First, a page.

Europa League: Cyprus leaders Apoel Nicosia can help remove trophy from Spain’s clutches

So used is the Europa League to residing on Spanish soil that the trophy itself may start worrying about homesickness as it scrutinises the situation ahead of the last-16 stage.

Apoel Nicosia's manager Thomas Christiansen gestures during a Europa League match against Athletic Bilbao. Vincent West / Reuters
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So used is the Europa League to residing on Spanish soil that the trophy itself may start worrying about homesickness as it scrutinises the situation ahead of the last-16 stage.

Only once in the last five years – twice in the last seven – has it not been carried home in May by a Primera Liga club. But there is work to be done if that pattern is to be maintained.

Sevilla, holders the past three years, are otherwise engaged in the Uefa Champions League.

Celta Vigo go to Ukraine tonight a goal down to Shakhtar Donetsk after the first leg of their last-32 tie while Villarreal’s condition is grave, taking a 4-0 deficit to Roma.

Hope seems to reside with Athletic Bilbao, silver medallists of the 2012 Europa League, if they can only deal with an expatriate Spanish armada in Cyprus tonight.

Athletic take a narrow lead, 3-2, to the island leg of their collision with Apoel Nicosia, and do so nervously.

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The Cypriot league leaders’s sole defeat in the last three months was in Bilbao and a raucous crowd are being urged to back another of the upset victories that made the club Europe’s most popular plucky underdogs five years ago.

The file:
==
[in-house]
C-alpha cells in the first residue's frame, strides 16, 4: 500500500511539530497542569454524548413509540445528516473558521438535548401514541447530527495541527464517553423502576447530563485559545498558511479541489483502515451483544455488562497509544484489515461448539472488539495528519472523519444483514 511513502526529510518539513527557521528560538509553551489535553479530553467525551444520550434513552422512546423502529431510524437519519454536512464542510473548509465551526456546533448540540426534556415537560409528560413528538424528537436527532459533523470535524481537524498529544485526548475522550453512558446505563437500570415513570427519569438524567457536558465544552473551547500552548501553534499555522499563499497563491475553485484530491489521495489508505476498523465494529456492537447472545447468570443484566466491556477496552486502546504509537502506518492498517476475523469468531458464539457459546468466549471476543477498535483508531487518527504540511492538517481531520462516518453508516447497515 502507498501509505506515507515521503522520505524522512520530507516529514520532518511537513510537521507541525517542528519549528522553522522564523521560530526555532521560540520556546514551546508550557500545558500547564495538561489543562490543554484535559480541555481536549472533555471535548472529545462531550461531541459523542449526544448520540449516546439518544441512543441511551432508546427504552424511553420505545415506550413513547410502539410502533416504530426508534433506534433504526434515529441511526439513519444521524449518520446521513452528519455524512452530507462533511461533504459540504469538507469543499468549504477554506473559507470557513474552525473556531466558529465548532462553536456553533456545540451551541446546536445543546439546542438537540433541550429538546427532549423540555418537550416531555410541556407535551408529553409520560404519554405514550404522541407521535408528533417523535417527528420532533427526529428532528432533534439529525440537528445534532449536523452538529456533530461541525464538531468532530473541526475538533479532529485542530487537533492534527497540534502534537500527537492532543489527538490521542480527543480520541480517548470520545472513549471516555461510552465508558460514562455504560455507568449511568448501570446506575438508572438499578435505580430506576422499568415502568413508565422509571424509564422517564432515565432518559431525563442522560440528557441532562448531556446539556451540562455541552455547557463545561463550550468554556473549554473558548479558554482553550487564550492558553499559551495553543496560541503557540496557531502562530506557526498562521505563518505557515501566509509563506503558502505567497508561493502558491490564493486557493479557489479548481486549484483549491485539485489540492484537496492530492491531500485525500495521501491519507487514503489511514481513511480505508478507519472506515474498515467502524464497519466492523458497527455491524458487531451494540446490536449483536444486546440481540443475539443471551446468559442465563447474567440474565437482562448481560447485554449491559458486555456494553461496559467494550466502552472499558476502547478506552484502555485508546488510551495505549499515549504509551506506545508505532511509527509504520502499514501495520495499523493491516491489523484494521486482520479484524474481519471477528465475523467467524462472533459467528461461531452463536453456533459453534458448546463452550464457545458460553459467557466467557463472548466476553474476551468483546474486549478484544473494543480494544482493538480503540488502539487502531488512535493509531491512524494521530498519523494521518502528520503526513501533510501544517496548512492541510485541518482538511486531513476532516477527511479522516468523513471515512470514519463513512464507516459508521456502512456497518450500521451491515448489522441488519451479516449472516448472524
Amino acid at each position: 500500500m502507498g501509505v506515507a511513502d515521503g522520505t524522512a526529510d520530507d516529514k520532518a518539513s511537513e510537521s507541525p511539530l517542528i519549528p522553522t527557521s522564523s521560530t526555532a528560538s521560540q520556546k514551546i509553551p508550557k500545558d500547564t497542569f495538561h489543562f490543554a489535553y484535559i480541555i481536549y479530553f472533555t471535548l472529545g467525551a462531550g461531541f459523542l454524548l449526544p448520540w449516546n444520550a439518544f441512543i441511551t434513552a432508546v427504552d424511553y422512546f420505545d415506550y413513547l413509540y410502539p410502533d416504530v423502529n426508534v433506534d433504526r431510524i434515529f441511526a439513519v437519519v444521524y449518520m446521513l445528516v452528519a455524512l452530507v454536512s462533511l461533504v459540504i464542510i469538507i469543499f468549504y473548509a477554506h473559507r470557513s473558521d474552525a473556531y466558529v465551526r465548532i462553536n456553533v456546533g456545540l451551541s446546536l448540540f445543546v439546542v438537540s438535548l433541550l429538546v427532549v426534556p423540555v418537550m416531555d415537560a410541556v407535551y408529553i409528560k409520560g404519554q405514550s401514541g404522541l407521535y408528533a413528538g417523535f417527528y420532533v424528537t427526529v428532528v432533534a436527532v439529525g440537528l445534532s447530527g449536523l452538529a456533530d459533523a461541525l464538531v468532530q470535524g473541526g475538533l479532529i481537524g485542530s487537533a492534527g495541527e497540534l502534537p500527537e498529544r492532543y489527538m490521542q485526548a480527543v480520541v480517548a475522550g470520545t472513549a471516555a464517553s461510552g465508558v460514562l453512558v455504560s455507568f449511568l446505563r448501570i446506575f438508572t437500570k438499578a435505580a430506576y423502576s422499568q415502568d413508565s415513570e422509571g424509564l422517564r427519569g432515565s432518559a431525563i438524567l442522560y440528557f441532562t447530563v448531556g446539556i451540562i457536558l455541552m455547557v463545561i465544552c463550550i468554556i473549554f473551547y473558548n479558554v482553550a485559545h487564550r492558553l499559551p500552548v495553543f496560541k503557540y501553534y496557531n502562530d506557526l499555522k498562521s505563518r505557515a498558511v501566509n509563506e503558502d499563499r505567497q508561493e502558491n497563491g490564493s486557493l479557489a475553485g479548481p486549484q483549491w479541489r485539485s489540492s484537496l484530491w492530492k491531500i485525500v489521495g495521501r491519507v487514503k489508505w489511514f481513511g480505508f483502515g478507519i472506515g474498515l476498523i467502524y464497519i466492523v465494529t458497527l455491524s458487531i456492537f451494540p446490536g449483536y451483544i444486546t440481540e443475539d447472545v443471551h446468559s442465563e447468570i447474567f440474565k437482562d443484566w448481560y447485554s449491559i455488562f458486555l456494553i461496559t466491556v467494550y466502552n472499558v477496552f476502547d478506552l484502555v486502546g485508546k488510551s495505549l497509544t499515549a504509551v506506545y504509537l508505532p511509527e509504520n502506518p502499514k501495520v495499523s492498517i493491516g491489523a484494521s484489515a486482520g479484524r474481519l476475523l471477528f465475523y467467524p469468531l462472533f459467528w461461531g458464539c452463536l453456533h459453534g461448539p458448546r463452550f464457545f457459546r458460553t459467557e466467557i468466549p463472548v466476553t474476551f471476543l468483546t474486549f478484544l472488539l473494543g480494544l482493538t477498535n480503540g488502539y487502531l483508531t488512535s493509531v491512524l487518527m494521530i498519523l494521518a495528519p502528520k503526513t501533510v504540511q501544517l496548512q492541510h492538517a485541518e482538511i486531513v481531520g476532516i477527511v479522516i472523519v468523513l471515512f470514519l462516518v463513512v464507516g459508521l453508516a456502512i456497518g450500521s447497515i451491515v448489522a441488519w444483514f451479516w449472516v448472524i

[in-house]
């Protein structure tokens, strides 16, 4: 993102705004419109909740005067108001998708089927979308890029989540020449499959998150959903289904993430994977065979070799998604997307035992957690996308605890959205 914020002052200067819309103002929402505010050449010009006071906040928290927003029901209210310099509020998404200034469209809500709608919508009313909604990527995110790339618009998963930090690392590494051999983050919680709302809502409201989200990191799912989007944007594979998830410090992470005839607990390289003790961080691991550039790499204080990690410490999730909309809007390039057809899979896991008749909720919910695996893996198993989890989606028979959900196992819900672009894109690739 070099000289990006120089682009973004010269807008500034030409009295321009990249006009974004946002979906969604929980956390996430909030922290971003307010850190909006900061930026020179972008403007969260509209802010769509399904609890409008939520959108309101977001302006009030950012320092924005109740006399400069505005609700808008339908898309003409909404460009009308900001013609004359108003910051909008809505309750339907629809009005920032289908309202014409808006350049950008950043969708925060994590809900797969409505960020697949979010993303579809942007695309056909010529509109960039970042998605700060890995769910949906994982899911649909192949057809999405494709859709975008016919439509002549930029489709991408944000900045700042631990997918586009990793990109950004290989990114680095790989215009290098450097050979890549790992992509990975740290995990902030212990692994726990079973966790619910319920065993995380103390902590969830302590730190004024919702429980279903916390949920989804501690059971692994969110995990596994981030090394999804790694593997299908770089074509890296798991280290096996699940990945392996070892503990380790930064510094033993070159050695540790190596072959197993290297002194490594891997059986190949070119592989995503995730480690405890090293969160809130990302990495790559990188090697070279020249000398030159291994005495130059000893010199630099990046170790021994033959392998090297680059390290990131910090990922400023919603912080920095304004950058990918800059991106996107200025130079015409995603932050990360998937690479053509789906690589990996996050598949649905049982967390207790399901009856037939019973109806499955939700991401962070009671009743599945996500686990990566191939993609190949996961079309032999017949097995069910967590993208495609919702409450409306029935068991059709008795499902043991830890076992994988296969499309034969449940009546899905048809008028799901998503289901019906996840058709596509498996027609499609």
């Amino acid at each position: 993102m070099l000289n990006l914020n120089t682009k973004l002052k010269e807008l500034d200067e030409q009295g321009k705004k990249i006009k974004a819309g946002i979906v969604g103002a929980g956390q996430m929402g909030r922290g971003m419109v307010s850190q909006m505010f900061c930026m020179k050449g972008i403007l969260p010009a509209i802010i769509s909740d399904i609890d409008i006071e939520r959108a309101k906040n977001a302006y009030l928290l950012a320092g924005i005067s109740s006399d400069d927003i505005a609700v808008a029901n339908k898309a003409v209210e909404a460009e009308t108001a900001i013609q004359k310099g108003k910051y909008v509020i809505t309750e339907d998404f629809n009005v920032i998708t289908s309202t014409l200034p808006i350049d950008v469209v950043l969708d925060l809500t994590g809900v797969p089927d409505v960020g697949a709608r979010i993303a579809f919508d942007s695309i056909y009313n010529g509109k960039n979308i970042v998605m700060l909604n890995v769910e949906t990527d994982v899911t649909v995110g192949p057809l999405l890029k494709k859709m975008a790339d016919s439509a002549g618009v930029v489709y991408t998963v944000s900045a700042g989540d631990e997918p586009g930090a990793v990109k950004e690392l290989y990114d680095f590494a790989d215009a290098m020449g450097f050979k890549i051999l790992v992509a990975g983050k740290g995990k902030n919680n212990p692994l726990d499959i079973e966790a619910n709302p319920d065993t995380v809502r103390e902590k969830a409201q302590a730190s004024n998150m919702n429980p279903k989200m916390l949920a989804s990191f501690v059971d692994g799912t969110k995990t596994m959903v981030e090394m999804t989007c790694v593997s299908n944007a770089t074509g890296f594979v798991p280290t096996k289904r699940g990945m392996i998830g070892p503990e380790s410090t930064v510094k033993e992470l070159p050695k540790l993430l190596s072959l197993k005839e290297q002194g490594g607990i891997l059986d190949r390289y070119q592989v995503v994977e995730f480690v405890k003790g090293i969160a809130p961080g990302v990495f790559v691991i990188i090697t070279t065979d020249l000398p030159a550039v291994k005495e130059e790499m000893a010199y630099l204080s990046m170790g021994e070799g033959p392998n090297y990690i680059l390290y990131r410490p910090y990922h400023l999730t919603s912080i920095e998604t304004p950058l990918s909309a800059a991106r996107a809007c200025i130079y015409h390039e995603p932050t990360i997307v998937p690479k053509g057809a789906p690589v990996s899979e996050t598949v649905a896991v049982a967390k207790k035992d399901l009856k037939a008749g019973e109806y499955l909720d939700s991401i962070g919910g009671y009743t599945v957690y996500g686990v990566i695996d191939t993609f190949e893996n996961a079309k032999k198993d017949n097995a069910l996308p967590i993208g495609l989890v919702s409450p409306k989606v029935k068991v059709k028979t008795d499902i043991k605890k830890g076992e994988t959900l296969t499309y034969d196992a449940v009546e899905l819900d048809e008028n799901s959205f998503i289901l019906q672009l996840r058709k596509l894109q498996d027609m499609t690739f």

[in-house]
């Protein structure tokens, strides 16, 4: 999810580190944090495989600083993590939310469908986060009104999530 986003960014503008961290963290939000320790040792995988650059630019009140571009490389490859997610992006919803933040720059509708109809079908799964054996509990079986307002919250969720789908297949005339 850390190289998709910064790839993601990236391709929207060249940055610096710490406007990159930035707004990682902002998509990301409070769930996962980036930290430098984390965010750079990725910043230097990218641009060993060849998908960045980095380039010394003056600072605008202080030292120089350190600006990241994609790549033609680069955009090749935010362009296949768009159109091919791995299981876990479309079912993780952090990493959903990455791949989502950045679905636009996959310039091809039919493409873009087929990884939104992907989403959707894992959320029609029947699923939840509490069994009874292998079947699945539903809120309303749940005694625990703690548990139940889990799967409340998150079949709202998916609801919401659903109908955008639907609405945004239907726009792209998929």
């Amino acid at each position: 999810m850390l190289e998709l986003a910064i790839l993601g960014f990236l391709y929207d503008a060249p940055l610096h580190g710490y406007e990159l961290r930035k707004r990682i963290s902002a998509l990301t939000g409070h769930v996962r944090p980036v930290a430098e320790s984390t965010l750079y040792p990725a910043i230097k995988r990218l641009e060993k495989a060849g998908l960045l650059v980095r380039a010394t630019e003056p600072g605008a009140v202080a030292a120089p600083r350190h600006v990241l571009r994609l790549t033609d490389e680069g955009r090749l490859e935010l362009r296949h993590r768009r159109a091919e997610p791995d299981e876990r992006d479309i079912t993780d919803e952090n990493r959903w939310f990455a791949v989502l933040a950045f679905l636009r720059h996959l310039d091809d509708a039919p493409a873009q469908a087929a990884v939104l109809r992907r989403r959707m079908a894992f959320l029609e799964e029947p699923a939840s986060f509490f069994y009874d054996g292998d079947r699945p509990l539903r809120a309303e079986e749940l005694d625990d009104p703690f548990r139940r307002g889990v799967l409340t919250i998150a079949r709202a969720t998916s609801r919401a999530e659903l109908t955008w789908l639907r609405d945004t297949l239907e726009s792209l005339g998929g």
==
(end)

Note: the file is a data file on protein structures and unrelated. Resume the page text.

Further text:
Then, they beat Lyon on penalties to reach the last eight, where they notched a couple of goals at the Bernabeu before exiting at the hands of Real Madrid.

That was a historic high point for club football in Cyprus.

Back then Apoel’s common language was Portuguese, with their large Brazilian and Portuguese contingent.

These days, they lean towards Spain when they recruit from abroad. The experienced striker David Barral – once of the UAE’s Al Dhafra – joined a trio of compatriots, Urko Pardo, Roberto Lago and Inaki Astiz at Apoel in the winter transfer window, and became one of the 33 Spanish footballers now employed across the clubs of Cyprus’ top division.

Apoel’s manager is a former Spain international. Thomas Christiansen is the son of Danish father and Spanish mother and cut his teeth in coaching briefly at Al Jazira as Luis Milla’s assistant.

His formative years as a player were with Barcelona, where he showed such promise as a striker that he was capped by Spain before he had made his league debut with Barca.

Injuries inhibited his career after that, though he did go on to thrive in Germany, with Bochum, finishing as the Bundesliga’s top scorer in 2002/03.

Apoel, the 25-time domestic champions, appointed Christiansen as manager last June after he guided AEK Larnaca to successive runners-up spots in the Cypriot League. He acknowledges the league in Cyprus has its limitations but reckons, were Apoel in the Spanish Primera Liga, they would compete for a place in the top flight, or be high up in the second tier.

Their European form suggests something better.

They topped their Europa League group, thanks to two wins over Olympiakos, resonant results given the David-versus-Goliath relationship of Cypriot and Greek football.

“We played very well against Olympiakos, and won 2-0 at home. That gives us hope for the game against Athletic,” Christiansen said.

Hope grew with the last goal of a see-saw game in Spain’s Basque Country a week ago. Apoel led 1-0, but were trailing 3-1, when, with 89 minutes gone, Giannis Gianniotas registered a weighty second away goal.

“It’s a good result for us. OK, Athletic only need to draw the second leg to go through but they were always favourites.”

He hope his Impact Iberians – Barral is often used from the bench – can build on the momentum Apoel felt they gathered with the last goal in Bilbao.

He also believes that a full GSP stadium in Nicosia can intimidate any guests.

“With the help of our supporters, we have a real chance,” Christiansen said.

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